Git is the ubiquitous version management tool, but most of us work with it only through the higher-level commands. However, under the hood, it uses just a small set of powerful commands.
Today, I’m going to walk you through the process Git takes to go from untracked files to commits on master. I’ll cover some of these commands and show how they power Git, but I’ll skip some of the specific flags and details for brevity’s sake.
The simplest way to think of Git is as a really fancy key/value store. Git Objects are the core of this data structure, with each one representing one key/value pair.
These objects are created with the clearly-named command
git hash-object. When provided with some binary data, this command will zip up and write the data to a file. The file is named with a sha-1 hash derived from the binary data. Different binary data will yield different sha-1 hashes, differentiating your Git Objects.
To read the data from a saved Git Object, you can use the command
git cat-file -p . This will lookup the sha-1 hash and output the contents, if they exist, to stdout. The
-p flag allows the command to infer the type of Git Object.
We haven’t mentioned anything about types yet, but all of the objects we’ve created use the Blob type. The other two types I’ll discuss are the Commit type and the Tree type.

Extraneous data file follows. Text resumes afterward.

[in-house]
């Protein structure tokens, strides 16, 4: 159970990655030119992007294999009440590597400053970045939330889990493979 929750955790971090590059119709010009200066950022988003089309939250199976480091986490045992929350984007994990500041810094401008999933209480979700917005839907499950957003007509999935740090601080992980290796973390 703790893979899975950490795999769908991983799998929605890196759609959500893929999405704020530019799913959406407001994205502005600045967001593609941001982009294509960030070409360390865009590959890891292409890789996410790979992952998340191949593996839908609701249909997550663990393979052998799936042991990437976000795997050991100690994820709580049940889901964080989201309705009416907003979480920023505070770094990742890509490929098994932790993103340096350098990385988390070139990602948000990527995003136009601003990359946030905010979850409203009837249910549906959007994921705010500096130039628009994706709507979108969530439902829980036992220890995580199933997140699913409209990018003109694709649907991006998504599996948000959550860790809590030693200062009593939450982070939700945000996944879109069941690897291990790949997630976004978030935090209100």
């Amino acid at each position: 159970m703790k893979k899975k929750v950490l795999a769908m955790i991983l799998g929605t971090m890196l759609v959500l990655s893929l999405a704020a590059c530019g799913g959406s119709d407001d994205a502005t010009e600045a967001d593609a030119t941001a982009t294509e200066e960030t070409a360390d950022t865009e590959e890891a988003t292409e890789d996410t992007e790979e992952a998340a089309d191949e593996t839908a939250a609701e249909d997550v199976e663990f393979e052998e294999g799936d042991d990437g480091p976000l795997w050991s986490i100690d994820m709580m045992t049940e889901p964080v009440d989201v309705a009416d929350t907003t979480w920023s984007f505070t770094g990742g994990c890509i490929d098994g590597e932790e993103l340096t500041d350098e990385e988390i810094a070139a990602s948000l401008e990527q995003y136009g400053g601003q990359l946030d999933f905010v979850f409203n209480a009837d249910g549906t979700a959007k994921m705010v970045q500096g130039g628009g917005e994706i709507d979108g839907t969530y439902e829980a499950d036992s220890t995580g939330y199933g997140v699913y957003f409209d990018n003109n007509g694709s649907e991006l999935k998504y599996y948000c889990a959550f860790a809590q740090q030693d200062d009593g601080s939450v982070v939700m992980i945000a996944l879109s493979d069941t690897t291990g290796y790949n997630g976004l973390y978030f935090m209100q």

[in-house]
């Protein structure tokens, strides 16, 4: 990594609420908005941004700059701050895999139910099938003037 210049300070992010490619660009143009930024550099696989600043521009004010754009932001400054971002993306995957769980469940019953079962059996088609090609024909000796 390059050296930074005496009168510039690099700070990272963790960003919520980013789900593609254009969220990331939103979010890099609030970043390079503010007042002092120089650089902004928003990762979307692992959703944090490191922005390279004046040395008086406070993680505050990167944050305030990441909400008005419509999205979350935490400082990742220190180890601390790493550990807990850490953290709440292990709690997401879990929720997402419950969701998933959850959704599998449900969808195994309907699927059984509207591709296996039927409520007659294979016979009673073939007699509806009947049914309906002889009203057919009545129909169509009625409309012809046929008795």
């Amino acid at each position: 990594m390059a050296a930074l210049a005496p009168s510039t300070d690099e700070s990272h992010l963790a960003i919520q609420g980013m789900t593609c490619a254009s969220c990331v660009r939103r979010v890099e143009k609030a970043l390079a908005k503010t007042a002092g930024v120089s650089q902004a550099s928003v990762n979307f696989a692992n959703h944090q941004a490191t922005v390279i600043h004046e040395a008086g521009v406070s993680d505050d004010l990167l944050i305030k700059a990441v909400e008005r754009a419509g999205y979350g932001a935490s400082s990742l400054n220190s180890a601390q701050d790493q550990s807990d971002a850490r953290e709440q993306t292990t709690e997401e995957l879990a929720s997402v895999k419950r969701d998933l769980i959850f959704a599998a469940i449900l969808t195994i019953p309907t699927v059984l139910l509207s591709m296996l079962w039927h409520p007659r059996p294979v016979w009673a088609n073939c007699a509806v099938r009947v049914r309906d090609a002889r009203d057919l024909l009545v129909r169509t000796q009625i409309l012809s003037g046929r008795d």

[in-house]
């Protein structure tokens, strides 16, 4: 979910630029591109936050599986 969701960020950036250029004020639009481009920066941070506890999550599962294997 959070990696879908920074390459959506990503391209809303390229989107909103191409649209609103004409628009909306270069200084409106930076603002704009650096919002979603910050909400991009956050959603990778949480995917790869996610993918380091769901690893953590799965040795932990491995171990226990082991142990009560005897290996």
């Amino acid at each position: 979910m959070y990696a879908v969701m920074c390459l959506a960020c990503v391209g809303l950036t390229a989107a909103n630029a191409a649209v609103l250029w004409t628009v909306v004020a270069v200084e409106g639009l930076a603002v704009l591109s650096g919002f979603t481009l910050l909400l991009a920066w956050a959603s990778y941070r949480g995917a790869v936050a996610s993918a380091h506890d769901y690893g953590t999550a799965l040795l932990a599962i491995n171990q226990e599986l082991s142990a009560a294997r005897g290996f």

Git Tree Objects
The next type of object to talk about is the Tree Object. Tree Objects are used to represent a “tree” structure of files of directories. The files and directories here are Blob and Tree Objects respectively. The structure of a Tree Object mimics the structure of a Unix directory.
Creating a Tree requires a two-stage set of commands. The first command is
git update-index, which is roughly the equivalent of running
git add to add a file to your staging area. The second command is
git write-tree, which will take the current staging area and write it to a Tree Object. This Tree Object still isn’t quite a commit on a branch, but it’s almost there.
Git Commit Objects
Commit Objects are the last object type we’ll discuss here. They store a reference to a Tree Object, a commit message, and optionally, a previous commit.
To create a commit, we’ll use
echo ‘’ | git commit-tree . This will take a Tree Object and create an un-linked commit with the specified message. To link a commit with a link to a previous commit, use the following command
echo ‘’ | git commit-tree -p .
The commands we’ve covered so far will get us a commit history, but they’re not attached to any branches. To attach the created commits to master, you’d have to add one more command:
$ echo "" > .git/refs/heads/master. The command might seem a little simple, but it’s because branch references are really just pointers to commit hashes.
That’s it. Following these commands will take you from nothing to a set of commits attached to the master branch. I hope this gave you some insight into how Git works under the hood.